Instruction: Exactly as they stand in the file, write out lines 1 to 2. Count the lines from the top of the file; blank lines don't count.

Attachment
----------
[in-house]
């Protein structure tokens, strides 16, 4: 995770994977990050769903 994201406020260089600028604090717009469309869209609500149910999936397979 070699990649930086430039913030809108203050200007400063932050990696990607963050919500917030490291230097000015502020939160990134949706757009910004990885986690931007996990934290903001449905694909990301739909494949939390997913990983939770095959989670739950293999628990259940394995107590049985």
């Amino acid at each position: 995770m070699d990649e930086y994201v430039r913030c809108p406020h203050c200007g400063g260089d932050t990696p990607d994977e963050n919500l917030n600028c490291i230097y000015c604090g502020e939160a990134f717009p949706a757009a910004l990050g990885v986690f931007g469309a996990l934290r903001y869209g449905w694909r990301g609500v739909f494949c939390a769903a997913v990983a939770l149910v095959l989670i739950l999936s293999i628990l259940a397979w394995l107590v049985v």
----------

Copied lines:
[in-house]
């Protein structure tokens, strides 16, 4: 995770994977990050769903 994201406020260089600028604090717009469309869209609500149910999936397979 070699990649930086430039913030809108203050200007400063932050990696990607963050919500917030490291230097000015502020939160990134949706757009910004990885986690931007996990934290903001449905694909990301739909494949939390997913990983939770095959989670739950293999628990259940394995107590049985």